From its founding 27 years ago, WIRED has consistently used its platform to spur society-wide discussions about the ways technology is impacting humankind. These changes are so pivotal, as our cofounder Louis Rossetto wrote in our origin manifesto, that “their only parallel is probably the discovery of fire.” As we have chronicled these shifts, they have transformed media as a whole, including WIRED itself and the larger company of which it is a part. Now we believe it’s time for WIRED to have a protected, united voice for the staff who create this publication.

To that end, we have resolved to unionize. Like our Condé Nast colleagues at The New Yorker, Ars Technica, and Pitchfork, we have chosen to join the NewsGuild—an organization that also represents vibrant publications like the Associated Press, Reuters, The Guardian, and The New York Times, and one that understands our core commitment to journalism.

WIRED staff members have been preparing to take this step for months, but given the historic times in which we are all now living, and the acute economic crisis playing out in the United States and around the world, it is more important than ever that we come together. At the same time, WIRED’s journalism is especially vital now, and we have been producing industry-leading coverage of the pandemic. We deserve a protected voice within our workplace during this period of unprecedented instability, and our goal is to work together with management to safeguard our publication and staff as these societal changes unfold.

Our reasons for organizing long predate the current crisis, however. Salaries vary widely, even among staffers who do similar work. Full-time contractors work alongside staff members, doing the same jobs without the same benefits. Company-wide consolidation of editorial departments threatens to erode WIRED’s unique voice. And staffers in San Francisco feel perpetual uncertainty about the future of their office, despite the need for a strong presence in Silicon Valley. These challenges also contribute to a lack of diversity in our staff, which must change both for the health of the WIRED community and the integrity of the journalism we produce.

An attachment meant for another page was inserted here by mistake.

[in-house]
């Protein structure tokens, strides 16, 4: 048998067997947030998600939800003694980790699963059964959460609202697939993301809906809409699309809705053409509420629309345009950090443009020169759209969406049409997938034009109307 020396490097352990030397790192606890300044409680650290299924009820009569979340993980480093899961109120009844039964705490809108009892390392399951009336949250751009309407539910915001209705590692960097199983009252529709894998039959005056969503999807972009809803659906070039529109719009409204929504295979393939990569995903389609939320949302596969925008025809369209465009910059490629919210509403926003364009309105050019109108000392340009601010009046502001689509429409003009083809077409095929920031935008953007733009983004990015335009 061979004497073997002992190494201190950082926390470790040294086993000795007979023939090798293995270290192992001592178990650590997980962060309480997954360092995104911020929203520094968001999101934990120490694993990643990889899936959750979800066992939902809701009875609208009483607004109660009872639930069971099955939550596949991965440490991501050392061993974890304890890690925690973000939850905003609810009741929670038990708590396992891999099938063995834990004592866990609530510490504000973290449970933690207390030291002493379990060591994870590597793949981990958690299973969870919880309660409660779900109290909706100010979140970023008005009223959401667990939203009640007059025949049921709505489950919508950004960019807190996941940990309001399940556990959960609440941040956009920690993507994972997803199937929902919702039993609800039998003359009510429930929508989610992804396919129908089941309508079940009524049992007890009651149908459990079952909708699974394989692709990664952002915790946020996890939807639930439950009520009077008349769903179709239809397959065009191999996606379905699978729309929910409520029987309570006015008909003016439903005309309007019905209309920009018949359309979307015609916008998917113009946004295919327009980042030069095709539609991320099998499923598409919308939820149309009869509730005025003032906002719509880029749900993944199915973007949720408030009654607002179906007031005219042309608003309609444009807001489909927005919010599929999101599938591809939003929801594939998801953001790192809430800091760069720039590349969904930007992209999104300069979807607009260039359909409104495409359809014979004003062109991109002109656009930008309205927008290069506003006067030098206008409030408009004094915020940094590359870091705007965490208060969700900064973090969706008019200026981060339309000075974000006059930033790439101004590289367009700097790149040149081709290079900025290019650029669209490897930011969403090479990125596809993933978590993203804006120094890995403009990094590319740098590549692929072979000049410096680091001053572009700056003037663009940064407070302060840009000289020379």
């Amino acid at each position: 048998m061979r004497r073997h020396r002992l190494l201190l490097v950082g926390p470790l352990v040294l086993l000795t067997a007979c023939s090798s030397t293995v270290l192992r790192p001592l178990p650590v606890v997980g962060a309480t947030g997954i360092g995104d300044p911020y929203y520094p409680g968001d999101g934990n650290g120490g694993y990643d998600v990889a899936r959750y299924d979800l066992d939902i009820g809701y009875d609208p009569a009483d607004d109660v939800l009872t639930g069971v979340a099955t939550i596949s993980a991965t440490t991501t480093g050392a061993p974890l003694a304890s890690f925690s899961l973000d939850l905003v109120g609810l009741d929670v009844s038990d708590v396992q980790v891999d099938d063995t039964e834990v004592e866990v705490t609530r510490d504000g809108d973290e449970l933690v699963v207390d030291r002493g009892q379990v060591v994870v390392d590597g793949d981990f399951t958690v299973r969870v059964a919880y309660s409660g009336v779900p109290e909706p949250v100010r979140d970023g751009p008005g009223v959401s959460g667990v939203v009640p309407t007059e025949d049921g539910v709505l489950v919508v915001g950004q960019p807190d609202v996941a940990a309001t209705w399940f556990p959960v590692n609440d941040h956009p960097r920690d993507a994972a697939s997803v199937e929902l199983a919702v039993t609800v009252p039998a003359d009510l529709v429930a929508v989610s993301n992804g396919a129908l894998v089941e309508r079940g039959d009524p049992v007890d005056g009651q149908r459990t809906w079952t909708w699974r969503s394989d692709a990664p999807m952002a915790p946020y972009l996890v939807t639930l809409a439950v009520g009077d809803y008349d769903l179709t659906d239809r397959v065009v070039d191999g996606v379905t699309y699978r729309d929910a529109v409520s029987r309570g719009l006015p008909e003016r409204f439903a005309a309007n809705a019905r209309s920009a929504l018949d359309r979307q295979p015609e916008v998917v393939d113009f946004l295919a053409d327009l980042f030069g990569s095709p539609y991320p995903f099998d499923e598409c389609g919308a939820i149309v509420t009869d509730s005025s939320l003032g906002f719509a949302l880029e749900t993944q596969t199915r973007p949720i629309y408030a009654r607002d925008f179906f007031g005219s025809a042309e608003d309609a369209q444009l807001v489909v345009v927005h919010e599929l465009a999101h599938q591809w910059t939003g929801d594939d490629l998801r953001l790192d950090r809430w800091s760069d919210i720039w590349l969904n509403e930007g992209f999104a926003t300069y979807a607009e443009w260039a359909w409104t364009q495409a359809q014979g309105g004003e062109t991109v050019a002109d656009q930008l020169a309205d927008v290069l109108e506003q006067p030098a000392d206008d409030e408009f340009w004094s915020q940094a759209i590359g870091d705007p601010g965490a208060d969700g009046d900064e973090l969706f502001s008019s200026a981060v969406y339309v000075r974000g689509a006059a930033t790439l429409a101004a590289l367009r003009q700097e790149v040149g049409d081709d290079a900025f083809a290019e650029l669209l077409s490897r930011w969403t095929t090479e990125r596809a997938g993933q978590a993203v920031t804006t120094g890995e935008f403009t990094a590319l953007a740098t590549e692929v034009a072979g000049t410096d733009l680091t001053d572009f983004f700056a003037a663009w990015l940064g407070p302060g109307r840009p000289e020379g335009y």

Perhaps most fundamentally, we often are made to feel that our jobs depend on the precarious approval of Condé Nast corporate leaders with whom we have no communication. It’s difficult to maintain WIRED’s distinct values as two levels of management grapple with competing priorities and fiscal pressures. Forming a union will give WIRED workers a direct seat at the table in discussions with both WIRED leadership and Condé Nast.

WIRED has always focused on the future, the better to prepare readers for its promise and upheaval. Now it’s time to secure our own place in that future, with our voices rooted in a workplace of transparency, diversity, and fairness. As journalists, we must hold ourselves to the same standards we hold the tech companies we cover. By unionizing, we earnestly seek to secure the future of WIRED and strengthen its claim as the publication best qualified to report on technology and our changing world. 

We urge Condé Nast and WIRED management to recognize our union and look forward to beginning the collective bargaining process to find a fair path forward together.



About the NewsGuild of New York 
The NewsGuild of New York, Local 31003 of the Communications Workers of America, is a labor union representing nearly 4,000 media professionals and other employees at New York area news organizations, including The New York Times, The New Yorker, Thomson Reuters, The Nation, and The Daily Beast.